“Dafnis Prieto has been one of the most impressive musicians in New York jazz over the past 15 years,” a New York Times review posted in May 2015 concluded about the Cuban-American drummer.
It’s not the first time Prieto has been hyperbolically praised by the American media. His arrival in the U.S. has been compared to that of “an asteroid hitting New York,” according to drummerworld.com.
The comparison may seem exaggerated, but his music can convince us that the acclaim is well deserved.
Prieto was born in July 31st, 1974. He comes from the same “school” that has produced some of the most successful Cuban musicians in the 21st century: the Columna B ensemble.
The list of stars includes Descemer Bueno (1 million views in You Tube, several Grammy awards and a Goya award), Yosvany Terri (multi-awarded musician, a professor at Harvard University), Robertico Carcassés (multi-awarded composer, arranger and producer, director of Interactivo).
In 2011, Dafnis Prieto became the first Cuban musician to win the Genius Grant of the MacArthur Foundation.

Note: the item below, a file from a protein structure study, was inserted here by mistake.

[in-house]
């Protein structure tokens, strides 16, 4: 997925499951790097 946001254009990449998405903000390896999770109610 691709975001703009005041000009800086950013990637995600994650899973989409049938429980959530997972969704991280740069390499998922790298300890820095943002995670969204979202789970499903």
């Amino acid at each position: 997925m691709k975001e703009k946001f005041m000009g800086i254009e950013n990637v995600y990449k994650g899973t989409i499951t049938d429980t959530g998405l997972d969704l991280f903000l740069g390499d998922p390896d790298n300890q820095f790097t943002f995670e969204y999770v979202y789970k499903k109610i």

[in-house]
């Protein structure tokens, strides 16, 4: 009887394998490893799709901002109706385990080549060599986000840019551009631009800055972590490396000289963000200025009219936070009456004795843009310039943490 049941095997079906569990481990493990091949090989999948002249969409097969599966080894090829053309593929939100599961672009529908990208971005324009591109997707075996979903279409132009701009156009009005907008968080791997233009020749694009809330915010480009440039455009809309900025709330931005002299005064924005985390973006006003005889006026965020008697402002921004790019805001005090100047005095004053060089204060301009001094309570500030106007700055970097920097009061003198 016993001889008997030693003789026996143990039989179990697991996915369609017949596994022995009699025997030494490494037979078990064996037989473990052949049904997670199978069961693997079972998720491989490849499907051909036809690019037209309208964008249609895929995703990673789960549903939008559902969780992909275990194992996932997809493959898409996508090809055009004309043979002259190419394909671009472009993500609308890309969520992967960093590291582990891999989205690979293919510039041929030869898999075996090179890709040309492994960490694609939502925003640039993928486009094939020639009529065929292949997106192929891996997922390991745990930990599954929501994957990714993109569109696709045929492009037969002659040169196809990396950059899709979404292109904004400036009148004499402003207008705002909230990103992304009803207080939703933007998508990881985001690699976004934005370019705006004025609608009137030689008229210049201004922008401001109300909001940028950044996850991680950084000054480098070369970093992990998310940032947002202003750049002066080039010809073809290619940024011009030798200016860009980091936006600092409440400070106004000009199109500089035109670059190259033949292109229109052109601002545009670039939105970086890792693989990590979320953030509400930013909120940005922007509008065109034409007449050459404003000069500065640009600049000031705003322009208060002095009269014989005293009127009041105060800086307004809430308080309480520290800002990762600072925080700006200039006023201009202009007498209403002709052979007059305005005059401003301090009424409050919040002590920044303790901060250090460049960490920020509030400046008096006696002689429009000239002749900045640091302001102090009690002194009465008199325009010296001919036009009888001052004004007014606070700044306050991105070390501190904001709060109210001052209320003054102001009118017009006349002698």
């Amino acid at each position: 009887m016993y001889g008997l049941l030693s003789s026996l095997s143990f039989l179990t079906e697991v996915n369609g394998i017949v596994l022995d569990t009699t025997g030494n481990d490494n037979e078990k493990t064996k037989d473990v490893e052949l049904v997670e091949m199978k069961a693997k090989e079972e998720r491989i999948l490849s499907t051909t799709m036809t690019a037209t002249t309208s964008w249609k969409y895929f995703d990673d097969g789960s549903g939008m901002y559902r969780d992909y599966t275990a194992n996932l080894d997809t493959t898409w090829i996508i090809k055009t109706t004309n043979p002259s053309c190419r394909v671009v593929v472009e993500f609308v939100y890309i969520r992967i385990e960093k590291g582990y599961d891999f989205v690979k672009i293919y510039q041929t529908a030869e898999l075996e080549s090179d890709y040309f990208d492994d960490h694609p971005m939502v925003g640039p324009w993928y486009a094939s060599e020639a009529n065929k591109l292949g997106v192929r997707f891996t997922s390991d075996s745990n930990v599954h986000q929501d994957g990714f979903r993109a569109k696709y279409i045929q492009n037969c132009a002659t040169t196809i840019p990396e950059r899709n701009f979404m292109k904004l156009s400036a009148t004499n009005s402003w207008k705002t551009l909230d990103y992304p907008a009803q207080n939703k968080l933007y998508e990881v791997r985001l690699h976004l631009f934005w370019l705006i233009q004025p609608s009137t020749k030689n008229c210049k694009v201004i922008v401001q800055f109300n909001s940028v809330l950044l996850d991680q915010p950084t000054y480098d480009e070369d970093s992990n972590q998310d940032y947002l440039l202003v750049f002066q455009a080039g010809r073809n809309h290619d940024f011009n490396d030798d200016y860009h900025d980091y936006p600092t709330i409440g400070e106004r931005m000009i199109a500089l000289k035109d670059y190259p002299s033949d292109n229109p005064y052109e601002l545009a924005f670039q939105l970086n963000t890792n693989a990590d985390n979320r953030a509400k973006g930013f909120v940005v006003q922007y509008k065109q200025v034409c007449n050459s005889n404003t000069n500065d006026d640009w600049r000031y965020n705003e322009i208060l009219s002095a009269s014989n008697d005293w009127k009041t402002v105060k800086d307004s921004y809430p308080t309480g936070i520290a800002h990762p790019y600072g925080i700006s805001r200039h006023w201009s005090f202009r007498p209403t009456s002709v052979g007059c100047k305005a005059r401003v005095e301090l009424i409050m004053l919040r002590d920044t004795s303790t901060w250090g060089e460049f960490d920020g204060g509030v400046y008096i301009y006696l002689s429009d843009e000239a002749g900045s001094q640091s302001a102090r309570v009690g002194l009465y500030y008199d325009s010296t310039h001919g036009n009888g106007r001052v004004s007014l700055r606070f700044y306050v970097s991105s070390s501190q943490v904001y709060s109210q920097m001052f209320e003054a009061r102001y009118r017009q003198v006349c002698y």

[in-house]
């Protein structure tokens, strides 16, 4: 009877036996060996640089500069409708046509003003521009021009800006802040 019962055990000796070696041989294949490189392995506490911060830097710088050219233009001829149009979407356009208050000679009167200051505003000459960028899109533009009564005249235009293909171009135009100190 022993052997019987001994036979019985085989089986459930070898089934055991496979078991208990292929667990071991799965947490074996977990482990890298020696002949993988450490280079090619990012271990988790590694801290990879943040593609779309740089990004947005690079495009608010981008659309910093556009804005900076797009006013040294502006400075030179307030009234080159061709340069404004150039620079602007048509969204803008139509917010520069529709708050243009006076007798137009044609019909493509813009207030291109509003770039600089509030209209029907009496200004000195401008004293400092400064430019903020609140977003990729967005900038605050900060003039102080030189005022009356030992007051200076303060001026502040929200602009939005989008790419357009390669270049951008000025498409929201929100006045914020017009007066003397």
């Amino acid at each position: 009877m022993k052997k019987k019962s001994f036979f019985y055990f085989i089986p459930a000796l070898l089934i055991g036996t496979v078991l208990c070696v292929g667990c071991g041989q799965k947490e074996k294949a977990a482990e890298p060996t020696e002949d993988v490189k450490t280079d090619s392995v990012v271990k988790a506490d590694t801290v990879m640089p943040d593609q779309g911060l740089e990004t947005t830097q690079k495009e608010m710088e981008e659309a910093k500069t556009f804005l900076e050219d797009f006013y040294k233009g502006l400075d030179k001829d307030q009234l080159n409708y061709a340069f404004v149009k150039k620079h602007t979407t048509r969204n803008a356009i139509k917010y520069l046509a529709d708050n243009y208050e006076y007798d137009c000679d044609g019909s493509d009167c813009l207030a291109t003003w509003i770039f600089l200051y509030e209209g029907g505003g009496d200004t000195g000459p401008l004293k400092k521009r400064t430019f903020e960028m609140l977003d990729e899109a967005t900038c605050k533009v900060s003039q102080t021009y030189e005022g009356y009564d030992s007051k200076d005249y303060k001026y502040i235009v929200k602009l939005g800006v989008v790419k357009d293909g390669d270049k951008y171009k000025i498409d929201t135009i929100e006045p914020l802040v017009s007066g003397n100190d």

He has performed along with renowned musicians such as Steve Coleman, Eddie Palmieri, Chico and Arturo O’Farrill, Jane Bunnett, Michel Camilo, Chucho Valdés, Roy Hargrove, Don Byron, among many others.
In Cuba, however, it is not easy to find his music playing on radio or television stations. That is one of the many limitations for jazz in Cuba: the poor presence even the most important musicians have in the media.
Additionally, as Leonardo Acosta has pointed out, many jazz clubs have been shut down – something that does not help either.
Although Cuba has produced great musicians and bands, and important festivals are organized every year, the influence of Irakere, Afrocuba, Emiliano Salvador, Chucho Valdes and the Jazz Plaza Festival is very little.
Dafnis Prieto is not going to make a living with the royalties that local television and radio stations could pay for broadcasting his work, but it’s something that should be arranged for the sake of the audience.
Cubans would greatly enjoy the virtuoso drummer and the power of his compositions.
His six records and his current work with Triangles and Circles should find a space in the local media, so that Cubans can have a taste of that Latin jazz brewed in the Big Apple.